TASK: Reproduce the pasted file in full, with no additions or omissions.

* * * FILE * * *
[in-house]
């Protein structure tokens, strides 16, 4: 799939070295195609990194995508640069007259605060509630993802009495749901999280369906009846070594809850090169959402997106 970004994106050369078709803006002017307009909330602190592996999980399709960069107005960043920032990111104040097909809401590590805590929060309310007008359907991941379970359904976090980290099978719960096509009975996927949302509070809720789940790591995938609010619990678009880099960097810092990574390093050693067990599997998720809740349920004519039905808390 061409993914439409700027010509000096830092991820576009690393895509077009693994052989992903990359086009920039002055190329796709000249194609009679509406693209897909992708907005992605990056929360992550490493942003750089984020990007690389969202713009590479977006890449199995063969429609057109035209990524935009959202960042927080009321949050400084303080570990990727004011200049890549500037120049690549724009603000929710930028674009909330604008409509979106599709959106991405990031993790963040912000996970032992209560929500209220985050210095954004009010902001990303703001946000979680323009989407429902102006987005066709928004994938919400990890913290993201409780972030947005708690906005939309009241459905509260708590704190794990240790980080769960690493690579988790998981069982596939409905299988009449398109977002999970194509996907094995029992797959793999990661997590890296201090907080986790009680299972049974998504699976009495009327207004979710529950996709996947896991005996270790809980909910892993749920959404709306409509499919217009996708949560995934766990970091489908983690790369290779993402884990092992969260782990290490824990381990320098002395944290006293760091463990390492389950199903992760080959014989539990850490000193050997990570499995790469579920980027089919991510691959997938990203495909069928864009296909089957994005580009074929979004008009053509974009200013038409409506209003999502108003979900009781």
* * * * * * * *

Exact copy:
[in-house]
């Protein structure tokens, strides 16, 4: 799939070295195609990194995508640069007259605060509630993802009495749901999280369906009846070594809850090169959402997106 970004994106050369078709803006002017307009909330602190592996999980399709960069107005960043920032990111104040097909809401590590805590929060309310007008359907991941379970359904976090980290099978719960096509009975996927949302509070809720789940790591995938609010619990678009880099960097810092990574390093050693067990599997998720809740349920004519039905808390 061409993914439409700027010509000096830092991820576009690393895509077009693994052989992903990359086009920039002055190329796709000249194609009679509406693209897909992708907005992605990056929360992550490493942003750089984020990007690389969202713009590479977006890449199995063969429609057109035209990524935009959202960042927080009321949050400084303080570990990727004011200049890549500037120049690549724009603000929710930028674009909330604008409509979106599709959106991405990031993790963040912000996970032992209560929500209220985050210095954004009010902001990303703001946000979680323009989407429902102006987005066709928004994938919400990890913290993201409780972030947005708690906005939309009241459905509260708590704190794990240790980080769960690493690579988790998981069982596939409905299988009449398109977002999970194509996907094995029992797959793999990661997590890296201090907080986790009680299972049974998504699976009495009327207004979710529950996709996947896991005996270790809980909910892993749920959404709306409509499919217009996708949560995934766990970091489908983690790369290779993402884990092992969260782990290490824990381990320098002395944290006293760091463990390492389950199903992760080959014989539990850490000193050997990570499995790469579920980027089919991510691959997938990203495909069928864009296909089957994005580009074929979004008009053509974009200013038409409506209003999502108003979900009781």